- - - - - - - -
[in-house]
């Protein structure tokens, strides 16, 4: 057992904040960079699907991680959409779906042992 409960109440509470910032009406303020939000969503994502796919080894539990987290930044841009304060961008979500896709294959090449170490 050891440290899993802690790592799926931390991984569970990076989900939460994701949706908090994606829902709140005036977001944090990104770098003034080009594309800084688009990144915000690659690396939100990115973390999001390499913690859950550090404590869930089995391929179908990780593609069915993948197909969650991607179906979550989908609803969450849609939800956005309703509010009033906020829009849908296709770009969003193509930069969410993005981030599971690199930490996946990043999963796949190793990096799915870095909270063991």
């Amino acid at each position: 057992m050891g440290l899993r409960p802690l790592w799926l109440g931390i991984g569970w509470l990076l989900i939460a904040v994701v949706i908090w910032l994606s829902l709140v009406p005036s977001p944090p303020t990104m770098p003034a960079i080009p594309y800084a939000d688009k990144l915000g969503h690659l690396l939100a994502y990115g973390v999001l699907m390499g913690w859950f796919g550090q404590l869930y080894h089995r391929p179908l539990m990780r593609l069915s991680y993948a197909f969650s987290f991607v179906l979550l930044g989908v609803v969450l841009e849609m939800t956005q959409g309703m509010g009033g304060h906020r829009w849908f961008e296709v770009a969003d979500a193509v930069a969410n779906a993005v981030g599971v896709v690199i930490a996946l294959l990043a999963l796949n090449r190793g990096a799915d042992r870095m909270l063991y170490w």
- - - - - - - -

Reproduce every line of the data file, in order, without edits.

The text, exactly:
[in-house]
């Protein structure tokens, strides 16, 4: 057992904040960079699907991680959409779906042992 409960109440509470910032009406303020939000969503994502796919080894539990987290930044841009304060961008979500896709294959090449170490 050891440290899993802690790592799926931390991984569970990076989900939460994701949706908090994606829902709140005036977001944090990104770098003034080009594309800084688009990144915000690659690396939100990115973390999001390499913690859950550090404590869930089995391929179908990780593609069915993948197909969650991607179906979550989908609803969450849609939800956005309703509010009033906020829009849908296709770009969003193509930069969410993005981030599971690199930490996946990043999963796949190793990096799915870095909270063991």
């Amino acid at each position: 057992m050891g440290l899993r409960p802690l790592w799926l109440g931390i991984g569970w509470l990076l989900i939460a904040v994701v949706i908090w910032l994606s829902l709140v009406p005036s977001p944090p303020t990104m770098p003034a960079i080009p594309y800084a939000d688009k990144l915000g969503h690659l690396l939100a994502y990115g973390v999001l699907m390499g913690w859950f796919g550090q404590l869930y080894h089995r391929p179908l539990m990780r593609l069915s991680y993948a197909f969650s987290f991607v179906l979550l930044g989908v609803v969450l841009e849609m939800t956005q959409g309703m509010g009033g304060h906020r829009w849908f961008e296709v770009a969003d979500a193509v930069a969410n779906a993005v981030g599971v896709v690199i930490a996946l294959l990043a999963l796949n090449r190793g990096a799915d042992r870095m909270l063991y170490w």